I wrote this a really long time ago for ROKon Magazine in Seoul. I still think it’s one of the better things I’ve written over the years. — LSB
Mary DuMont and Myke Holliday before his death.
My first encounter with Mary DuMont was indirectly. Long before I met her in person, I experience the hailstorm of buzz amongst the expats I know in Seoul coming back from the Anmyeondo Beach Party last year. The more I learned about Anmyeondo and the story behind it, the more interested I became.
Months later, at a party held by Dennis Mitchell at his absolutely fabulous studio apartment in Hywha, I found myself talking to Mary. There was definitely…something about Mary. The older we get, the more difficult it is for those around us to not be just another brick in the dusty stonewall we call reality. But she seemed different. Her presence was a dollop of techno-color. “Who is that woman?” I thought when I first entered the room. I soon met Mary and her friend Joel. The two of them seemed to have a special relationship — like they’d be through a lot together. Mary and I flopped down on the couch and started to talk. Just as I was getting ready for a evening of flirtatious, wine-induced banter, the bomb was dropped.
She was a widow.
Not in the traditional sense, but a widow nonetheless. While currently she had a boyfriend — one of the more famous DJ’s in Korea, natch — her previous boyfriend, Myke, had died tragically and suddenly from cancer about a year before. I felt a bit of an existential chill. I was a character in the coda, the epilogue of a story that was on the cusp on ending. I found myself wanting to be a major character in whatever story was about to begin.
I mentioned to her the movie seemed to fit her situation perfectly — Moonlight Mile. The movie is a bittersweet, melancholy reflection on the effects of losing someone love suddenly and its after effects. Since we first met, I have frequently found myself thinking about her lost. I loved something a great deal, it was only a magazine, not a person, and I lost it, too. There is a reason they say that “Whatever doesn’t kill you makes you stronger.” The thing that great loss provides you with is understand of the need, the power of compassion towards your fellow humans.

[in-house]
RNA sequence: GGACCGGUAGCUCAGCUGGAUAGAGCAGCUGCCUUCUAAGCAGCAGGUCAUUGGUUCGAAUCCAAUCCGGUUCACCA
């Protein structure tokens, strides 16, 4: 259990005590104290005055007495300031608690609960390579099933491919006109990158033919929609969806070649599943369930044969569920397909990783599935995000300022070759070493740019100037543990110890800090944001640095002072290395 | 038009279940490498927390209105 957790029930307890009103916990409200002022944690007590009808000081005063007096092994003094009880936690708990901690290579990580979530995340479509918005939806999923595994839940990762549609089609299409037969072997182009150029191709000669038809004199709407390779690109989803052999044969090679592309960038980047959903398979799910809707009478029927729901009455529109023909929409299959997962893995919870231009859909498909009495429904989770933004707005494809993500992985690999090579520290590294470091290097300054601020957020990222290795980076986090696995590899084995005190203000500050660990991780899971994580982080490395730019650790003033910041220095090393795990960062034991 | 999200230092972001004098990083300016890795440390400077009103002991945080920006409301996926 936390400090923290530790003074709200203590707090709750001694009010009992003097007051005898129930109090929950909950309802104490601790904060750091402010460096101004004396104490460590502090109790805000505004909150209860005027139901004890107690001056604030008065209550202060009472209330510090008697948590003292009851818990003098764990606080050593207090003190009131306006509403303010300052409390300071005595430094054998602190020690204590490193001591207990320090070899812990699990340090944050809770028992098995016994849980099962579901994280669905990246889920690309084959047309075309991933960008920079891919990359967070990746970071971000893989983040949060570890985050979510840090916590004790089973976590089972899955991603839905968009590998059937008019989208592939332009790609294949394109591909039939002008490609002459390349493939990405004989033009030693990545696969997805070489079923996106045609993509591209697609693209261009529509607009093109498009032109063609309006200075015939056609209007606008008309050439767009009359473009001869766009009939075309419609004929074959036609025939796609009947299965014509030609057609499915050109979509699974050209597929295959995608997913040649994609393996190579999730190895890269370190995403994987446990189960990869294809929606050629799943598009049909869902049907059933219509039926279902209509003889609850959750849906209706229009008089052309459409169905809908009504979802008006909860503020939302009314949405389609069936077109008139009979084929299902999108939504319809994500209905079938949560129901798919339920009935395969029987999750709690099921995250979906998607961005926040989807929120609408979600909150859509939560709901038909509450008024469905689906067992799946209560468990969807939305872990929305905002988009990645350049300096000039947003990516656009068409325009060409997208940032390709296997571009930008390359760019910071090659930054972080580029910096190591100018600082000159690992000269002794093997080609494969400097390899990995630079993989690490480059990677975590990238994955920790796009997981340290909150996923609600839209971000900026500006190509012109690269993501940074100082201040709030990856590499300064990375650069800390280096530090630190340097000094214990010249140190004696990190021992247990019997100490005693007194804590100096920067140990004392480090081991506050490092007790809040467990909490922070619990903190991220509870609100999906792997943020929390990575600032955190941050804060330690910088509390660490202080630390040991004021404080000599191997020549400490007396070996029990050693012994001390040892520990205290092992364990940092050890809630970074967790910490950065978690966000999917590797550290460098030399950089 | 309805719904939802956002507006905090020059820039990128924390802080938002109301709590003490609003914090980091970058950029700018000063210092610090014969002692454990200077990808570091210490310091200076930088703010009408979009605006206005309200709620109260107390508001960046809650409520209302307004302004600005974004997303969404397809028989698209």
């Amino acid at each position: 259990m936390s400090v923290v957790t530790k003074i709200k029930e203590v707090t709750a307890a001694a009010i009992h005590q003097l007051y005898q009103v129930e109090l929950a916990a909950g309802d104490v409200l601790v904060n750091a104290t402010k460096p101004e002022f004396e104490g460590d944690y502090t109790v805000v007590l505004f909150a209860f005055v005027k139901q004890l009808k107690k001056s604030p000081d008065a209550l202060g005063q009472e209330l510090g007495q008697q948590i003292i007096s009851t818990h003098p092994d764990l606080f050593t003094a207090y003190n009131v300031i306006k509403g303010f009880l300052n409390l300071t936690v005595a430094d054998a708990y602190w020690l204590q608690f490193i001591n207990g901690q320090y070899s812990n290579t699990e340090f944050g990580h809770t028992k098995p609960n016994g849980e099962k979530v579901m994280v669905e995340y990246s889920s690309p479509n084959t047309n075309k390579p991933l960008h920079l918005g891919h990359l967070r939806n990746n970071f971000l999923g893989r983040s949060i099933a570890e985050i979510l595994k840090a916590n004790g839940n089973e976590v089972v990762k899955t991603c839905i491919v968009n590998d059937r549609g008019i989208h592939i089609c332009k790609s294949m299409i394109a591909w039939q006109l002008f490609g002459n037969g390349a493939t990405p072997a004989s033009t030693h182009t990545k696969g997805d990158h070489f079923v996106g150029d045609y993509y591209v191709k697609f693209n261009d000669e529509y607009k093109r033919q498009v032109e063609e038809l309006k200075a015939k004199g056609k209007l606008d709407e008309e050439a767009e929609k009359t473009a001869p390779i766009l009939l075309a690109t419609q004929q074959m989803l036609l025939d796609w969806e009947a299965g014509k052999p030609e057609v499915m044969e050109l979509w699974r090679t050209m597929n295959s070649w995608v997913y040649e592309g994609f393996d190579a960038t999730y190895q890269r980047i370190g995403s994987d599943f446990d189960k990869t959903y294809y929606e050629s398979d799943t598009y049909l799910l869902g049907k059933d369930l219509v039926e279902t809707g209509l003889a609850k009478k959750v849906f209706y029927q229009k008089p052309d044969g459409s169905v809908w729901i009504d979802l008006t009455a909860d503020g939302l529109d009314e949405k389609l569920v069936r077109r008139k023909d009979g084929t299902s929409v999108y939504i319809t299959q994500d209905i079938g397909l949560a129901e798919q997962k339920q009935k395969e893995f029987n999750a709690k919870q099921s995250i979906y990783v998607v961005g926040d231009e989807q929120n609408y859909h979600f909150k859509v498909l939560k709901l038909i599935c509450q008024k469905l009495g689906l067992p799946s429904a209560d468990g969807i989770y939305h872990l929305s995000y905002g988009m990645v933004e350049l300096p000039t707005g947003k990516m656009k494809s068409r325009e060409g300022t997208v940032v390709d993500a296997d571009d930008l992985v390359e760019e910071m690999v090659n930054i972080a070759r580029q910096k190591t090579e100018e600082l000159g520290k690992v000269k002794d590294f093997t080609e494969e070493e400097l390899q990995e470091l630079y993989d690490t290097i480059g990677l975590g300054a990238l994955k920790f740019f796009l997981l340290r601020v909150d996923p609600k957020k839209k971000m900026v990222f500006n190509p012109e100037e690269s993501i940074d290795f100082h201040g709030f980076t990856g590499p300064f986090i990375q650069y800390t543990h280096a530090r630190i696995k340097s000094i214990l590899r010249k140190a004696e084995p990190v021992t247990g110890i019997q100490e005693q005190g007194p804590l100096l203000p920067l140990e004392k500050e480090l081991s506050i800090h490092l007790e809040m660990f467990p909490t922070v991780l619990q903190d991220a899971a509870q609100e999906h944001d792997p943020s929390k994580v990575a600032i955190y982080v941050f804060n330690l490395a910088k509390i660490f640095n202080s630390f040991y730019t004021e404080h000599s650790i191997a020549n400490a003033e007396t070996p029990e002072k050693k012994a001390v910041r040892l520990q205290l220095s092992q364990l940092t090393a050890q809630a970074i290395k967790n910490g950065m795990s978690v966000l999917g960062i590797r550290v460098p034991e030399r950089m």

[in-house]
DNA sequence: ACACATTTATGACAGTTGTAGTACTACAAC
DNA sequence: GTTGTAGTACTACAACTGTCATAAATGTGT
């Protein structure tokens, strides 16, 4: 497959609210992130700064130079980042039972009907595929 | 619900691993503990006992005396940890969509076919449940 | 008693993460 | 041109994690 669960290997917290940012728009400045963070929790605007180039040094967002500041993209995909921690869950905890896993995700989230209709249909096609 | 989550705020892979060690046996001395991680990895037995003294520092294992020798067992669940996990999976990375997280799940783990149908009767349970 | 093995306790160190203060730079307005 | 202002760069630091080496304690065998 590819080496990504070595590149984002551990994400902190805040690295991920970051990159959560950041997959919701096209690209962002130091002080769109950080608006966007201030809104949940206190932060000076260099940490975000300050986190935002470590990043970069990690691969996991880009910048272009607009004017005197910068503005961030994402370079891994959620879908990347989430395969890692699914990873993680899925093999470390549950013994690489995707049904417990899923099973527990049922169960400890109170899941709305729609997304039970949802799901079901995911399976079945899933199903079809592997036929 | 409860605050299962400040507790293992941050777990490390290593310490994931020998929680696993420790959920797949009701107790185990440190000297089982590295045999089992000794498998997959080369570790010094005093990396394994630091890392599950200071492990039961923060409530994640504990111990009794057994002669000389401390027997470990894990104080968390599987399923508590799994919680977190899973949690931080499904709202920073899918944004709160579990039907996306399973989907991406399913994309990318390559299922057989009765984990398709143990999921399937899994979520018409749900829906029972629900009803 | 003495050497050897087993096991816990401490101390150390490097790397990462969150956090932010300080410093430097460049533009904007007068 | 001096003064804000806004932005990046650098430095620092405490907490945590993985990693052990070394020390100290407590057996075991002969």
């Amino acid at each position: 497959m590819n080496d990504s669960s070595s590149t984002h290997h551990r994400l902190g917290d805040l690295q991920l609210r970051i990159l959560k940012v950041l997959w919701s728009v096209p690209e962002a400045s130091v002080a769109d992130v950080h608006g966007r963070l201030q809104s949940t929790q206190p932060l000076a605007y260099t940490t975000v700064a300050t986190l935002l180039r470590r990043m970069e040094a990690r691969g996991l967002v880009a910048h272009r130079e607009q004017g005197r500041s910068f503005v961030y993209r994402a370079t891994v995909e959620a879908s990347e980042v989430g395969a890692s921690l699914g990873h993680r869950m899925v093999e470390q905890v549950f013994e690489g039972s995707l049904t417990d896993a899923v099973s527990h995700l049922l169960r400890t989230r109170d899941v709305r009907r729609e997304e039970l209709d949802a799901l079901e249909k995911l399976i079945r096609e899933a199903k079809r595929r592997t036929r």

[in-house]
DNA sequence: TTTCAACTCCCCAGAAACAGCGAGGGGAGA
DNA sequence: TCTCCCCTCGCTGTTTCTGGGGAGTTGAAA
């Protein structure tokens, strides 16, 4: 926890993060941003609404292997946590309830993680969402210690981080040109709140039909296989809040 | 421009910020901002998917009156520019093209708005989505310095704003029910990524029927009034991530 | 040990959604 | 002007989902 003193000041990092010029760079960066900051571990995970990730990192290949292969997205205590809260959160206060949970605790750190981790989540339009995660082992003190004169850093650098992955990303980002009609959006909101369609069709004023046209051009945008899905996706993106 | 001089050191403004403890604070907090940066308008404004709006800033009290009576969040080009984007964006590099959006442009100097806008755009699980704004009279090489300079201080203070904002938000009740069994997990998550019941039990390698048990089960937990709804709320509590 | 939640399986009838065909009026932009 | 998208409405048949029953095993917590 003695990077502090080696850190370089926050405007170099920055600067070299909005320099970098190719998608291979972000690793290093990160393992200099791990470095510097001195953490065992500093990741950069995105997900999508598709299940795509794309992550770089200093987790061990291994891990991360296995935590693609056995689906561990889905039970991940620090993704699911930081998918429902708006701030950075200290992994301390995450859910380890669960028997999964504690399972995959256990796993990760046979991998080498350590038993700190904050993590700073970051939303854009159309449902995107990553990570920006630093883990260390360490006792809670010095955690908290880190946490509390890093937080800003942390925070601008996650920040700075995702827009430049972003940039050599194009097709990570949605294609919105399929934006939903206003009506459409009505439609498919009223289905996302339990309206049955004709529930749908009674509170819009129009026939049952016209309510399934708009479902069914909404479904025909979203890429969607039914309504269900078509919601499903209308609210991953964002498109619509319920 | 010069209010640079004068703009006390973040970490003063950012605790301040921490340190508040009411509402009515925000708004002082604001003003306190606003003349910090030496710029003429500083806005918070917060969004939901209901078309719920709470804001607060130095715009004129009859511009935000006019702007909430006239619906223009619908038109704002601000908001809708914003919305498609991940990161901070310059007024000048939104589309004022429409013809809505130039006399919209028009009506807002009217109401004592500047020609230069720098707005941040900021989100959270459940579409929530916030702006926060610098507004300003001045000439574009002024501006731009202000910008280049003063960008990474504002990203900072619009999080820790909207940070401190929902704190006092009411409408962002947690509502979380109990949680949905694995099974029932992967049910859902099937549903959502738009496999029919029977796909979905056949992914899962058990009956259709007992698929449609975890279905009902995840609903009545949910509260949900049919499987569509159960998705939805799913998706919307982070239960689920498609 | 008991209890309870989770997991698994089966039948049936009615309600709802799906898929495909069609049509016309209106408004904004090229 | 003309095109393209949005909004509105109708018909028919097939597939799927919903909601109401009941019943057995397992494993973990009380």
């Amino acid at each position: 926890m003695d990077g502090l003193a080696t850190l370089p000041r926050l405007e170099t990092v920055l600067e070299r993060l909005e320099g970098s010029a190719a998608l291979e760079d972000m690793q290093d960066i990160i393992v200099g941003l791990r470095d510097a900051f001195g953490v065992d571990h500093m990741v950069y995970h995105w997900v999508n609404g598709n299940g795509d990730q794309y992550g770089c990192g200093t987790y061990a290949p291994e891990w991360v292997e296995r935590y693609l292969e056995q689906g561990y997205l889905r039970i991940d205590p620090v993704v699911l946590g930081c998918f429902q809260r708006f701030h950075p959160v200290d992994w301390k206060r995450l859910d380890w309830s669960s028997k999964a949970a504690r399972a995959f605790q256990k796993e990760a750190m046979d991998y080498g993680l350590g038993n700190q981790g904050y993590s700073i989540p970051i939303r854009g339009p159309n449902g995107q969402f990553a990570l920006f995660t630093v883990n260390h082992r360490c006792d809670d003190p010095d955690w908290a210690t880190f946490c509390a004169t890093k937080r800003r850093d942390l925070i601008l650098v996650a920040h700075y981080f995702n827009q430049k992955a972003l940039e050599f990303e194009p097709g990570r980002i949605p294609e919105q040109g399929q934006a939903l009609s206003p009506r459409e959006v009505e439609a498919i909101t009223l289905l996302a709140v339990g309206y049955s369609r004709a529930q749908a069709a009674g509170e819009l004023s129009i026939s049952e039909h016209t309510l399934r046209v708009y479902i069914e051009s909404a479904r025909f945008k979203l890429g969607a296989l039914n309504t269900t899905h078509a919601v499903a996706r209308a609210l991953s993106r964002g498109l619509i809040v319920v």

Since we first met, Mary has been just on the edge of my universe. She inhabits some magical land of DJs and cool kids where nerdy street urchins such as myself are allow to visit, but never live. Ever since my ROKon Magazine days, I have talked to her about doing a story about Myke. The more I got to know her, though, the more I realized the story is not so much about Myke as it is his effect on her. Myke seems ever-present with her, as though he’s just over her shoulder in her mind.
“I hated it here when I first arrived in March of 2004,” Mary says. “The people did not excite me and the superficialities that seem to be put in front of much bigger problems irritated me in amazing ways. Unsurprisingly, the more I settled, it became easier for me to want receive a culture so distant from my own.”
Before too long, Mary says, she found herself hearing about a fellow called Myke Holliday.
“I met him in the midst of a drunken night in Itaewon whilst waiting for my friends to grab a Kebab from the ‘Kebab guy’ I was shocked at the notion that this Myke Holiday standing before me, who didn’t make much effort to say hi at the moment, was the boyfriend of the ‘beautiful girl’ who worked behind the bar in the biggest club in Hong Dae, M2,” she said. “‘Who is this Myke Holliday?’ ‘Why I am always hearing his name scattered around town?’ At this point I had no recognition that he was a party planner and promoter. I didn’t really care either… “